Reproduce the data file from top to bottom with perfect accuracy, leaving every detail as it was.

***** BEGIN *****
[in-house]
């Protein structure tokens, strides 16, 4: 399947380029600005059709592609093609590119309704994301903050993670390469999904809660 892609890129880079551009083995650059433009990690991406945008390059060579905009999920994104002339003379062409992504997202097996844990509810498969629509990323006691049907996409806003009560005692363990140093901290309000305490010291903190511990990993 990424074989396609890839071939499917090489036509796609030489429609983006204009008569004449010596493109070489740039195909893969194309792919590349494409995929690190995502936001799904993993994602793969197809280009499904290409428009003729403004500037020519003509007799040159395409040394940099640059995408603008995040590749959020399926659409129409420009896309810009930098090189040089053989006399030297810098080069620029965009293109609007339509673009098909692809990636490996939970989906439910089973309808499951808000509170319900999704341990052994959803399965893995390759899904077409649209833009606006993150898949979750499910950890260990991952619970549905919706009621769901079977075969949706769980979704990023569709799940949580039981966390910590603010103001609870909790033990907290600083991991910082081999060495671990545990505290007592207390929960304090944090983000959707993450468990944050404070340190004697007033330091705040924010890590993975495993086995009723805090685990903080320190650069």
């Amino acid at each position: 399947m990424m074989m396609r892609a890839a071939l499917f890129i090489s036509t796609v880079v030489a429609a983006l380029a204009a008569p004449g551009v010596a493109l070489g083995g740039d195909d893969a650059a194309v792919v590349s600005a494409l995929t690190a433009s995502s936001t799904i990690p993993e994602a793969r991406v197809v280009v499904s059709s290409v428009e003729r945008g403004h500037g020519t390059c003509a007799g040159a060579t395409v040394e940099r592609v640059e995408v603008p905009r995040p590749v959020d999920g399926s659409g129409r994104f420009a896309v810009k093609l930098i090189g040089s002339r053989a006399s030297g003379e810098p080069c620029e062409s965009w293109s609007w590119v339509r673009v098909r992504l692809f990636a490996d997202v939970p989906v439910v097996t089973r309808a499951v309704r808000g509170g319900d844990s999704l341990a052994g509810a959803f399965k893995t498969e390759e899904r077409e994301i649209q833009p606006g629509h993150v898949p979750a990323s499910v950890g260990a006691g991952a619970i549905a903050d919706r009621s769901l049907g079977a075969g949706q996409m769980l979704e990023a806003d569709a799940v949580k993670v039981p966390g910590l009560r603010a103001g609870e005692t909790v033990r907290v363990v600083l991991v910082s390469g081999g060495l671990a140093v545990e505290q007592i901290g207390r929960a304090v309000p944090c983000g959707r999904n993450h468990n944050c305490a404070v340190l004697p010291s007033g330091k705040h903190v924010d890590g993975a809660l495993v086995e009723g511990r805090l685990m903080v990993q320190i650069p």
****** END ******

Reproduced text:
[in-house]
């Protein structure tokens, strides 16, 4: 399947380029600005059709592609093609590119309704994301903050993670390469999904809660 892609890129880079551009083995650059433009990690991406945008390059060579905009999920994104002339003379062409992504997202097996844990509810498969629509990323006691049907996409806003009560005692363990140093901290309000305490010291903190511990990993 990424074989396609890839071939499917090489036509796609030489429609983006204009008569004449010596493109070489740039195909893969194309792919590349494409995929690190995502936001799904993993994602793969197809280009499904290409428009003729403004500037020519003509007799040159395409040394940099640059995408603008995040590749959020399926659409129409420009896309810009930098090189040089053989006399030297810098080069620029965009293109609007339509673009098909692809990636490996939970989906439910089973309808499951808000509170319900999704341990052994959803399965893995390759899904077409649209833009606006993150898949979750499910950890260990991952619970549905919706009621769901079977075969949706769980979704990023569709799940949580039981966390910590603010103001609870909790033990907290600083991991910082081999060495671990545990505290007592207390929960304090944090983000959707993450468990944050404070340190004697007033330091705040924010890590993975495993086995009723805090685990903080320190650069």
């Amino acid at each position: 399947m990424m074989m396609r892609a890839a071939l499917f890129i090489s036509t796609v880079v030489a429609a983006l380029a204009a008569p004449g551009v010596a493109l070489g083995g740039d195909d893969a650059a194309v792919v590349s600005a494409l995929t690190a433009s995502s936001t799904i990690p993993e994602a793969r991406v197809v280009v499904s059709s290409v428009e003729r945008g403004h500037g020519t390059c003509a007799g040159a060579t395409v040394e940099r592609v640059e995408v603008p905009r995040p590749v959020d999920g399926s659409g129409r994104f420009a896309v810009k093609l930098i090189g040089s002339r053989a006399s030297g003379e810098p080069c620029e062409s965009w293109s609007w590119v339509r673009v098909r992504l692809f990636a490996d997202v939970p989906v439910v097996t089973r309808a499951v309704r808000g509170g319900d844990s999704l341990a052994g509810a959803f399965k893995t498969e390759e899904r077409e994301i649209q833009p606006g629509h993150v898949p979750a990323s499910v950890g260990a006691g991952a619970i549905a903050d919706r009621s769901l049907g079977a075969g949706q996409m769980l979704e990023a806003d569709a799940v949580k993670v039981p966390g910590l009560r603010a103001g609870e005692t909790v033990r907290v363990v600083l991991v910082s390469g081999g060495l671990a140093v545990e505290q007592i901290g207390r929960a304090v309000p944090c983000g959707r999904n993450h468990n944050c305490a404070v340190l004697p010291s007033g330091k705040h903190v924010d890590g993975a809660l495993v086995e009723g511990r805090l685990m903080v990993q320190i650069p």